EU objectives in EA: fighting insecurity and poverty
The RIP exercise is primarily driven by the EU and offers a glimpse of EU’s policy interest towards the region. The EU has obviously an interest in a stable, peaceful and prosperous EA-SA-IO region. These interests are defined by the sub-region geostrategic importance particularly that of the Horn of Africa, where the EU has historically tried to protect vulnerable populations, including refugees and internally displaced persons and support the sub-region for self-sustaining economic growth. The implementation of these priorities underpins EU’s regional interests (for example these are enshrined in the EU Strategic Framework for the Horn of Africa). This Strategic Framework takes a regional approach in supporting EA-SA-IO countries by addressing the link between insecurity, poverty and governance.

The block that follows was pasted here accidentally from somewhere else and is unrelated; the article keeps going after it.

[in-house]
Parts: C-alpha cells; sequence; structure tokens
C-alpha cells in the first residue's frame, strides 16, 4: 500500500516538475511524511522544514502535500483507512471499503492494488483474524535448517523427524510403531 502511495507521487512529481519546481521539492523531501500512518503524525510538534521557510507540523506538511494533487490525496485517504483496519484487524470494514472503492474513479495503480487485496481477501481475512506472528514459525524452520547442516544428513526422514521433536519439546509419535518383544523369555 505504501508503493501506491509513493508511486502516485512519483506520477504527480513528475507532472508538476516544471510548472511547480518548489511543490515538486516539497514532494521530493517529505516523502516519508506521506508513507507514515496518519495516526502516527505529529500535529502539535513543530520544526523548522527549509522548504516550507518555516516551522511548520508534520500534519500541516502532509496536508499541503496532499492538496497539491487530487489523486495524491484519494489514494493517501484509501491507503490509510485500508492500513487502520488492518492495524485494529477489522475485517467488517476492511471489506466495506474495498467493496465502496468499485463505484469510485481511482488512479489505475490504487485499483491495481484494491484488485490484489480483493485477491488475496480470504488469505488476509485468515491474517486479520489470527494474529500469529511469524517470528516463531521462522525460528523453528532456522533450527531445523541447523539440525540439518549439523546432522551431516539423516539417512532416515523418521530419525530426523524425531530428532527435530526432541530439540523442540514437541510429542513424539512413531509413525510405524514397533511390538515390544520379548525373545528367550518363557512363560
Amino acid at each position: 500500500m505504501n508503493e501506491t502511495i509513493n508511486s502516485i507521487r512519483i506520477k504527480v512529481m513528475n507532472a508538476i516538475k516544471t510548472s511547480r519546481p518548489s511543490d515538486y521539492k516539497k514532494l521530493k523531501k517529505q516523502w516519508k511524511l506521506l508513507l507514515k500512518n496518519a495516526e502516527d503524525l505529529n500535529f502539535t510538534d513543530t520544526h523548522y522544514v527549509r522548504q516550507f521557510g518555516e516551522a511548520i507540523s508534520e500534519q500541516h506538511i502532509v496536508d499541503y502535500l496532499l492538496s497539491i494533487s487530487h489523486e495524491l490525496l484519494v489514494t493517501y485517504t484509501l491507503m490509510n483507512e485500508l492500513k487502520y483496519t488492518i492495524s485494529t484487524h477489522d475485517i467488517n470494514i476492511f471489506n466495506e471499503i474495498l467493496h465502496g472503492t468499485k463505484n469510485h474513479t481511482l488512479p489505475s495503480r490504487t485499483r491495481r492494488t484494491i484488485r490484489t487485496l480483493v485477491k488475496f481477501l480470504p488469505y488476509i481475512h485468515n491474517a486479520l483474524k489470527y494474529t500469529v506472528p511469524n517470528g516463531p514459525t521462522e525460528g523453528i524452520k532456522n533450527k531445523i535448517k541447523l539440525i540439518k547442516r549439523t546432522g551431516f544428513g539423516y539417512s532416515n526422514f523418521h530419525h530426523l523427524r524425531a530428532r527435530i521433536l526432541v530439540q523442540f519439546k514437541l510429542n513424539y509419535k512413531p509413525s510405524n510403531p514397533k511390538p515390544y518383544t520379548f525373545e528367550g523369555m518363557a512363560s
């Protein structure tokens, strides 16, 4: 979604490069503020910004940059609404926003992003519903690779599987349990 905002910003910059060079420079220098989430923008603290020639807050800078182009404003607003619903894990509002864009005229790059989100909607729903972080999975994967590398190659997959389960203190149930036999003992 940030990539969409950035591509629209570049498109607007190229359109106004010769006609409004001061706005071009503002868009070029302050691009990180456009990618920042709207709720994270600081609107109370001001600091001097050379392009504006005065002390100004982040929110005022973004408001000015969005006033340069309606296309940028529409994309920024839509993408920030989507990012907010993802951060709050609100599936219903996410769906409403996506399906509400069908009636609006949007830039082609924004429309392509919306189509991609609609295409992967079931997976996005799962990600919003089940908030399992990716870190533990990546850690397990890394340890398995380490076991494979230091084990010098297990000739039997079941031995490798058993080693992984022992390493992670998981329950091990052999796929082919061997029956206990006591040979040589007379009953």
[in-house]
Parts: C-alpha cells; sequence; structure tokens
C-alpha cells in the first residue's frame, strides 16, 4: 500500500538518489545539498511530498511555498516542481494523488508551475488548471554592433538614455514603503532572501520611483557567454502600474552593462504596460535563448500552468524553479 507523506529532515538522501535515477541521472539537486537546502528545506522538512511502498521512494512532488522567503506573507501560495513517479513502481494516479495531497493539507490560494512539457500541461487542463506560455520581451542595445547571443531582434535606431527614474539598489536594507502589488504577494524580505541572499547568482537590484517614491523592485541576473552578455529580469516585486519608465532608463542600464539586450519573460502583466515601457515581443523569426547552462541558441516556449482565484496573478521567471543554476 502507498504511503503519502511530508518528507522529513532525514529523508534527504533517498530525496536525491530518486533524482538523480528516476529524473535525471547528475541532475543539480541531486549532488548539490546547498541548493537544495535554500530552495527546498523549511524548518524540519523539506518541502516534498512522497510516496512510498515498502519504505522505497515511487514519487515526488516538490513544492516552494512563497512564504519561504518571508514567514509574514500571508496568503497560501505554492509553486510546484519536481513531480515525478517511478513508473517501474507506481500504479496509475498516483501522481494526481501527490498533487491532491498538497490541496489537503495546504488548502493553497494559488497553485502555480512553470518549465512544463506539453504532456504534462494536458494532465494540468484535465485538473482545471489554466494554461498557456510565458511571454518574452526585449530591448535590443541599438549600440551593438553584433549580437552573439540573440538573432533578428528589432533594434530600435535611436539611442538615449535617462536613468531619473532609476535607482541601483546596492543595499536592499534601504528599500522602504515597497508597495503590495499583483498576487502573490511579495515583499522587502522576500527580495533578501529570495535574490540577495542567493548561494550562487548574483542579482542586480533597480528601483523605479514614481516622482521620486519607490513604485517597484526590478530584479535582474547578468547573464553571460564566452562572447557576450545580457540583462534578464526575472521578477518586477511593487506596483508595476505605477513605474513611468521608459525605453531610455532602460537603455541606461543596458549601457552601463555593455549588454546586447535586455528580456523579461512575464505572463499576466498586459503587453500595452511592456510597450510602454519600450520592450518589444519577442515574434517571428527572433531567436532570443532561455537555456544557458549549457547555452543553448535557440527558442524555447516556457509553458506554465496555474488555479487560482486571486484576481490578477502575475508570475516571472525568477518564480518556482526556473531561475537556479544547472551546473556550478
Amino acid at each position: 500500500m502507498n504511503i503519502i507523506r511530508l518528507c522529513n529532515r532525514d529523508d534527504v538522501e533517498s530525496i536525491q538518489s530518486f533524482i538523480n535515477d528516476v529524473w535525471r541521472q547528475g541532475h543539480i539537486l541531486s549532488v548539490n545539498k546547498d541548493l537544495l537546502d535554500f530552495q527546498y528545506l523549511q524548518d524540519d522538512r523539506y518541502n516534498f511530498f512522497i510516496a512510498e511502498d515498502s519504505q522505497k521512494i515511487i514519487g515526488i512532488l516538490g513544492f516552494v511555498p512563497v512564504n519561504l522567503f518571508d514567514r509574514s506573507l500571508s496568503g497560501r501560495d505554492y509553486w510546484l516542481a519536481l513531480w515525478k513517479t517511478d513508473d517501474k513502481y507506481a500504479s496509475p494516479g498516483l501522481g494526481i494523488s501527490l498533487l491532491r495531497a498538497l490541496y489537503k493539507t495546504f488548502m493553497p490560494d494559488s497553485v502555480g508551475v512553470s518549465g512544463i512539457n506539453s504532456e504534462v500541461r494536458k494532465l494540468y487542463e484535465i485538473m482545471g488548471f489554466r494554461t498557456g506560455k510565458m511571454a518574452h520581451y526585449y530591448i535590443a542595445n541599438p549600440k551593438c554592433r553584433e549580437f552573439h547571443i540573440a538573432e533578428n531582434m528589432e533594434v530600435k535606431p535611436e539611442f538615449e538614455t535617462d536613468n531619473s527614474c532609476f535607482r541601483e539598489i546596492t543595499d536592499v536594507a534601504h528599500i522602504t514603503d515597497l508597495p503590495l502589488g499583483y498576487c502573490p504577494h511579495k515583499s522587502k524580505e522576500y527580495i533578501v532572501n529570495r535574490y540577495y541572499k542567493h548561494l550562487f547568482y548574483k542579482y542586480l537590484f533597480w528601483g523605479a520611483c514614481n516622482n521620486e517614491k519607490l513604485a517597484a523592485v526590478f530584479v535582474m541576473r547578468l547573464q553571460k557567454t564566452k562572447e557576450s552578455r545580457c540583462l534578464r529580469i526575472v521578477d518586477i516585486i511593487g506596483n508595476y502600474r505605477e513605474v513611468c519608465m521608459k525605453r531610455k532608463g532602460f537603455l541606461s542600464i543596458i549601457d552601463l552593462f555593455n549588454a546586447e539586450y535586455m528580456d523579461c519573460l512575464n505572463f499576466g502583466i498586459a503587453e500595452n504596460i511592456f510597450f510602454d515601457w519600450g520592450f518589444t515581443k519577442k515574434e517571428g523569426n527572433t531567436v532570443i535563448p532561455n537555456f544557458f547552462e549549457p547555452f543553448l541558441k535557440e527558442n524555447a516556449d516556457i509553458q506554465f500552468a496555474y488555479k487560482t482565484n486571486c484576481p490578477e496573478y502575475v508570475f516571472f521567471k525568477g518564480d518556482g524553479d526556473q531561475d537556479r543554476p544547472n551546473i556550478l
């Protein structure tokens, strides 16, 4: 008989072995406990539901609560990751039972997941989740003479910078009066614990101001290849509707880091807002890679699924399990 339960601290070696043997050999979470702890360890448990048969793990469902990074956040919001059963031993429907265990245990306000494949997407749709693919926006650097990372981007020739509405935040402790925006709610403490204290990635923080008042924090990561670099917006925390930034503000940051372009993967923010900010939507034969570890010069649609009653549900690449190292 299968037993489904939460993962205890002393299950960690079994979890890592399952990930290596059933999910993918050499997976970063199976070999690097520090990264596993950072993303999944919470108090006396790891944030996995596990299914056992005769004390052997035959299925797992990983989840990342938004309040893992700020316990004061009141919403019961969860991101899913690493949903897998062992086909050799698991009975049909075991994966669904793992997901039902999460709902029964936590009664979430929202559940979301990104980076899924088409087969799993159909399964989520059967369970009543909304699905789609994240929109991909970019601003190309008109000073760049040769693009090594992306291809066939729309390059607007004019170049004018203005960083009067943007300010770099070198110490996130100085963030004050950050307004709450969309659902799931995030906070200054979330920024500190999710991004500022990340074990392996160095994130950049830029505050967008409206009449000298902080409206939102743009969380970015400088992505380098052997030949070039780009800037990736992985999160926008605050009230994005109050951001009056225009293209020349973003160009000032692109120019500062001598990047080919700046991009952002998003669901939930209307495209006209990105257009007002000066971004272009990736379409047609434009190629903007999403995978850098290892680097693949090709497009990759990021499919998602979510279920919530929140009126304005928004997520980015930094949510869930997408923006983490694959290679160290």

A key objective is to promote sustainable development by enhancing intra-regional trade. This kind of integration will further contribute to the realisation of development goals, poverty alleviation, as well as improved conditions for investment, private sector development and decent job creation. However, to make these become a reality, EA-SA-IO countries need to take their national priorities into account in addition to the EU interest stated above (such as Agenda for Change policy document) as well as their own regional needs while setting out priorities in the RIP programming process.
Defining RIP priorities